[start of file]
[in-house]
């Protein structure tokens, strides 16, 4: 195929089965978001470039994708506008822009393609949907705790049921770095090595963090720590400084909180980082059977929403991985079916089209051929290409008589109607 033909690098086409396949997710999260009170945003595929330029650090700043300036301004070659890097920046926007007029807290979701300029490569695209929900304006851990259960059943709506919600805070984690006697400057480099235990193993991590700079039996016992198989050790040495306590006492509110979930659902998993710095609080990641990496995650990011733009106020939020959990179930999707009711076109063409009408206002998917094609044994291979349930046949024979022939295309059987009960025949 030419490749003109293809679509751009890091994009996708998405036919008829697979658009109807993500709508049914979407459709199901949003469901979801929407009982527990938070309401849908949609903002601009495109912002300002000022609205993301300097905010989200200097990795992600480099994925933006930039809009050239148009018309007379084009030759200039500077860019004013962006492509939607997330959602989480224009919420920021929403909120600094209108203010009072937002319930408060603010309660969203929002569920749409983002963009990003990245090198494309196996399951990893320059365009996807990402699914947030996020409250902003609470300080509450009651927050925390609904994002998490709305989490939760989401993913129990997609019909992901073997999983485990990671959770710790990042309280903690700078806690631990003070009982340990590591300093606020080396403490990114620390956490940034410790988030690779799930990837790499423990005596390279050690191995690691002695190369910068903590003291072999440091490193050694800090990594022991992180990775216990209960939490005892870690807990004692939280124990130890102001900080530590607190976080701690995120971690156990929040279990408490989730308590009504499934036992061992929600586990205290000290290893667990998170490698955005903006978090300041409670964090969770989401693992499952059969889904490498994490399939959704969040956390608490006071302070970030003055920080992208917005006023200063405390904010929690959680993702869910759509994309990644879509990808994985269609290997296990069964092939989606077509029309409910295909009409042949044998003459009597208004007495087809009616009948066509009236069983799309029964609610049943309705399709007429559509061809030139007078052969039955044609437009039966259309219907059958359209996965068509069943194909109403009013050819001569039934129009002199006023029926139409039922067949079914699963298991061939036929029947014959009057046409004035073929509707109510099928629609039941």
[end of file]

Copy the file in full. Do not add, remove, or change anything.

[in-house]
């Protein structure tokens, strides 16, 4: 195929089965978001470039994708506008822009393609949907705790049921770095090595963090720590400084909180980082059977929403991985079916089209051929290409008589109607 033909690098086409396949997710999260009170945003595929330029650090700043300036301004070659890097920046926007007029807290979701300029490569695209929900304006851990259960059943709506919600805070984690006697400057480099235990193993991590700079039996016992198989050790040495306590006492509110979930659902998993710095609080990641990496995650990011733009106020939020959990179930999707009711076109063409009408206002998917094609044994291979349930046949024979022939295309059987009960025949 030419490749003109293809679509751009890091994009996708998405036919008829697979658009109807993500709508049914979407459709199901949003469901979801929407009982527990938070309401849908949609903002601009495109912002300002000022609205993301300097905010989200200097990795992600480099994925933006930039809009050239148009018309007379084009030759200039500077860019004013962006492509939607997330959602989480224009919420920021929403909120600094209108203010009072937002319930408060603010309660969203929002569920749409983002963009990003990245090198494309196996399951990893320059365009996807990402699914947030996020409250902003609470300080509450009651927050925390609904994002998490709305989490939760989401993913129990997609019909992901073997999983485990990671959770710790990042309280903690700078806690631990003070009982340990590591300093606020080396403490990114620390956490940034410790988030690779799930990837790499423990005596390279050690191995690691002695190369910068903590003291072999440091490193050694800090990594022991992180990775216990209960939490005892870690807990004692939280124990130890102001900080530590607190976080701690995120971690156990929040279990408490989730308590009504499934036992061992929600586990205290000290290893667990998170490698955005903006978090300041409670964090969770989401693992499952059969889904490498994490399939959704969040956390608490006071302070970030003055920080992208917005006023200063405390904010929690959680993702869910759509994309990644879509990808994985269609290997296990069964092939989606077509029309409910295909009409042949044998003459009597208004007495087809009616009948066509009236069983799309029964609610049943309705399709007429559509061809030139007078052969039955044609437009039966259309219907059958359209996965068509069943194909109403009013050819001569039934129009002199006023029926139409039922067949079914699963298991061939036929029947014959009057046409004035073929509707109510099928629609039941």